• Warning – an event indicates a situation that must be checked, followed by certain action. Example: a server’s RAM utilization is above 75%.
  • Exceptional – this event indicates that a CI or service operates abnormally. Usually, the Service Level Agreement (SLA) or business process is breached.

Of course, based on real situations, categorization can vary. That depends also on tools that are used and other IT Service Management processes.

Incident generation_filtering_and_correlationFigure: Incident generation, filtering and correlation

Filtering and correlation can take place either on monitoring tools or on Event Management tools. I experienced that it is more useful if a monitoring tool filters and correlates, but this is not very often (usually, this means further investment). Filtering means that not all events should be communicated to the Event Management tool. Some events don’t bring any valuable information (but they are generated due to an inability to turn off the notification), and it is better to keep them either on CIs (that generate events) or inside the monitoring tool. When events are already generated, it must be decided what to do and how to proceed with them. This is a job of correlation. Correlation will separate events into categories (remember – informational, warning, exceptional) and add some logic. E.g. only the first in a series of events related to the same CI will be communicated to the Event Management tool.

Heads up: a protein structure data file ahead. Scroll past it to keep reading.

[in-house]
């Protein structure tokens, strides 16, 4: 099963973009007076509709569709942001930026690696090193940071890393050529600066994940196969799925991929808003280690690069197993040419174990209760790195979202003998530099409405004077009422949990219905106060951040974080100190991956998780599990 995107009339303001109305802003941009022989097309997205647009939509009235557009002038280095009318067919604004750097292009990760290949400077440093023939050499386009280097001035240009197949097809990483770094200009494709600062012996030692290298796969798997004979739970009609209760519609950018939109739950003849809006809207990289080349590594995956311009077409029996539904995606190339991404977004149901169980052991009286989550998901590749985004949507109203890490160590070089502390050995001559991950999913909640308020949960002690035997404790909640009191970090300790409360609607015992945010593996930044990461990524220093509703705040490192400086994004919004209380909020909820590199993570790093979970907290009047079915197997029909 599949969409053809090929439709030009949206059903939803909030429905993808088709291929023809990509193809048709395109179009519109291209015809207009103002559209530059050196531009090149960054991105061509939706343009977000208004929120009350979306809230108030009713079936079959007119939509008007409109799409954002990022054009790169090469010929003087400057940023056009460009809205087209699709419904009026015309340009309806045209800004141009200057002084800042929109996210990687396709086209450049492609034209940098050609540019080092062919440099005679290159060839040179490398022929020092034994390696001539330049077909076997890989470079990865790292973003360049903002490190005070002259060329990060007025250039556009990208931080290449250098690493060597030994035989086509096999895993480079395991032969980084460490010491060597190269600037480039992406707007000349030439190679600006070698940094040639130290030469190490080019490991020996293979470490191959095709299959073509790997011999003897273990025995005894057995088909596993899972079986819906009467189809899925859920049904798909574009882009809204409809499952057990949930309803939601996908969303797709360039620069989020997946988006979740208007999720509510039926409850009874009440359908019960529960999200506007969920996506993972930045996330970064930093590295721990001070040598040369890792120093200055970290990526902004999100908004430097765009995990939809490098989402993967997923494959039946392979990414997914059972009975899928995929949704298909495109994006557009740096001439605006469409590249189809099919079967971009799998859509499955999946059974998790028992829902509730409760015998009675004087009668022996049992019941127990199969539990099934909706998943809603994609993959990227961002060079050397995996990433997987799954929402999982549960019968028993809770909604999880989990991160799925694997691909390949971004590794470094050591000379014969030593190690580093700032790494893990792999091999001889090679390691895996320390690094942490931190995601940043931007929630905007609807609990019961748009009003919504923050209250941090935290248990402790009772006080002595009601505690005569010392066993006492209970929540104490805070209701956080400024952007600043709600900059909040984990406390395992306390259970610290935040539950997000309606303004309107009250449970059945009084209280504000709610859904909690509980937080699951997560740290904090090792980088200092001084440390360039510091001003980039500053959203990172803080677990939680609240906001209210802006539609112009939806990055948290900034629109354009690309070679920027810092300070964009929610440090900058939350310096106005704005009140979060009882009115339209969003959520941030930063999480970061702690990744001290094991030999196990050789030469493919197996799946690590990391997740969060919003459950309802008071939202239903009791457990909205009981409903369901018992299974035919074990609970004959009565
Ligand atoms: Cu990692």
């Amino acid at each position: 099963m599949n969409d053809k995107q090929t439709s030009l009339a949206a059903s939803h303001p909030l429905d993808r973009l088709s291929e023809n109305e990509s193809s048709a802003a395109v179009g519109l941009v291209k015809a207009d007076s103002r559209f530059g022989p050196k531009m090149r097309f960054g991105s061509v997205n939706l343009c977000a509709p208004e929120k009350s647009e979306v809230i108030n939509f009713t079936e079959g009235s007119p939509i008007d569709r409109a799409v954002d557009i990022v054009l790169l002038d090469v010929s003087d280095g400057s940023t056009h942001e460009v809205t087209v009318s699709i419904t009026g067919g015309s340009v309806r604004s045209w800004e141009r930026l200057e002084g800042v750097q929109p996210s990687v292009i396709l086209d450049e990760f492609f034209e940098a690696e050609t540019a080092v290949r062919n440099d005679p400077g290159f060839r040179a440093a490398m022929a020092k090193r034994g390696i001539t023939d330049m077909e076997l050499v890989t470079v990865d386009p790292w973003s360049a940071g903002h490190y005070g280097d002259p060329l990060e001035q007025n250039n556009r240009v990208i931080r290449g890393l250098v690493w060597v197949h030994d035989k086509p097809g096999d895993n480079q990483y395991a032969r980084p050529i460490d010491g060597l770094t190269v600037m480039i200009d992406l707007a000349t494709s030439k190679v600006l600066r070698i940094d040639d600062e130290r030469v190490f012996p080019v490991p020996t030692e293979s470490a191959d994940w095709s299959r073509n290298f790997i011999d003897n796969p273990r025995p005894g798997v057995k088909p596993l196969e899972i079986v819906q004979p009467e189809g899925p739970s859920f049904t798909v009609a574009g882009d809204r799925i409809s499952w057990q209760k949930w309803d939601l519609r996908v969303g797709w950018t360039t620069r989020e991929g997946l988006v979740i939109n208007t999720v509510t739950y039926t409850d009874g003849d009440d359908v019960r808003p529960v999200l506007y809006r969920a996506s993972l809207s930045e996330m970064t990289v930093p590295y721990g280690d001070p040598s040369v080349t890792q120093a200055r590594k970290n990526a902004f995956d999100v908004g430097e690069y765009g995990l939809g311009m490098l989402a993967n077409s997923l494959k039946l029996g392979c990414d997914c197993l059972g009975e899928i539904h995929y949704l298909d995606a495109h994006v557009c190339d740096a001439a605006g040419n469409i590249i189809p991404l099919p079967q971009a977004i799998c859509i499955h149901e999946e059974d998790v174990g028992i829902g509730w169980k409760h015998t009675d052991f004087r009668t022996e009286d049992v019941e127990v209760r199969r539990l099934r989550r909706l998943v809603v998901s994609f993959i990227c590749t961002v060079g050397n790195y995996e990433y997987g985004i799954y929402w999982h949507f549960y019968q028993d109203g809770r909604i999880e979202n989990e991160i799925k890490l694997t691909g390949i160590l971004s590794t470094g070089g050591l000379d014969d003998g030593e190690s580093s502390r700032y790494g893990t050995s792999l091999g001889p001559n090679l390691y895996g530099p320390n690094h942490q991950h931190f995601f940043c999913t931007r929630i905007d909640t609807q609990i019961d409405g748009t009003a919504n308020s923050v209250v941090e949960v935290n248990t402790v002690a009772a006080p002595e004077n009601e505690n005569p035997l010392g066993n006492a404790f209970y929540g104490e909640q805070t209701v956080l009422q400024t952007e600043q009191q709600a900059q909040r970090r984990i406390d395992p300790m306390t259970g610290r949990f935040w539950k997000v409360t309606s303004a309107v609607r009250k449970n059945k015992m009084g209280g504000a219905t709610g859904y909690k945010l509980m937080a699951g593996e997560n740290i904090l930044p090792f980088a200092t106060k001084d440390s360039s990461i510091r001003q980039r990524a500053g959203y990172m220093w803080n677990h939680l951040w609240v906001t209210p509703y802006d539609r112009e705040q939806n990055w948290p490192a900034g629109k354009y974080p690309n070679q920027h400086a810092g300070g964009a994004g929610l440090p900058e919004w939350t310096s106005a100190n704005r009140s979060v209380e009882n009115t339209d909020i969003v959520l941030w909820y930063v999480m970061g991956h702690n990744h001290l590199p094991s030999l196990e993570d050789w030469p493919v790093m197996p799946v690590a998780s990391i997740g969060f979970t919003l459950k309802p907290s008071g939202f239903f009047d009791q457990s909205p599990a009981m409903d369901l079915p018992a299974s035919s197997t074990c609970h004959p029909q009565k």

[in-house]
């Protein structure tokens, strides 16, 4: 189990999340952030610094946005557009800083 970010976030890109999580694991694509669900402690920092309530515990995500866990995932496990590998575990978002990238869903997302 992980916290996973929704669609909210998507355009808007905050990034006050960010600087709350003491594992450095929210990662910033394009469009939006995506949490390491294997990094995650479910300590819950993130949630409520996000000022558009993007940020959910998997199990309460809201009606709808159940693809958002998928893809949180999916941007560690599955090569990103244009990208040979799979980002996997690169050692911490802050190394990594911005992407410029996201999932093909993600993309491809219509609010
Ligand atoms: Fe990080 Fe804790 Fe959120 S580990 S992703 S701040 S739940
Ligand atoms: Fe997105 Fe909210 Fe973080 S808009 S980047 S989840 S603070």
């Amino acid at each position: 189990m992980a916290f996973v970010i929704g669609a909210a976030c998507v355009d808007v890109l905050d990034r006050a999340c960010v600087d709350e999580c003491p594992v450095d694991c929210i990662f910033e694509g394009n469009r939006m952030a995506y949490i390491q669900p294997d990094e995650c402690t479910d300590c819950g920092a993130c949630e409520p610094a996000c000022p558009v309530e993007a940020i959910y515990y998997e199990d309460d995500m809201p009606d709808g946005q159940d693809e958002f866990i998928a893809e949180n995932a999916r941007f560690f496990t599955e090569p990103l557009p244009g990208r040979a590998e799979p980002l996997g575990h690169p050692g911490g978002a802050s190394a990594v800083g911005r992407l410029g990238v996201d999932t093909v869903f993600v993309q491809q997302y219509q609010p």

How do we implement all this?

How do we implement filtering and correlation? An ideal situation is when there is a managing monitoring tool in place. Such a tool will pick up all notifications, i.e. events from other tools, apply filtering and correlation logic and communicate with the Event Management tool. But, in real life, the situation is vice-versa. The Event Monitoring tool is used for filtering and correlation. To be able to do that, it has to have the ability to communicate with monitoring tools. E-mail is one of the common technologies. E-mail that is sent to the Event Management tool contains a keyword, which is recognized by the Event Management tool; after receipt, workflow (inside Event Management tool) decides what to do with the event (i.e. performs filtering). This is how (remember, from the title) a mountain creek is created.

Although Event Management sounds simple, it is not. Not because of the Event Management process, but because of what comes before the process begins. A flood does not happen when a river enters the ocean, but much earlier. A lot of water gates must be in place to avoid it.

Although it depends on the event management tool in place, you can also check out a free preview of our Event Management process template to see how the process could be implemented.

Advisera Branimir Valentic
Branimir Valentic
Branimir is an expert in IT service management (consultancy, training and tools), IT governance (training and consulting), project management and consultancy in IT and telecommunication. He holds the following certificates: ITIL Expert, ISO 20000, ISMS Lead Auditor and PRINCE2.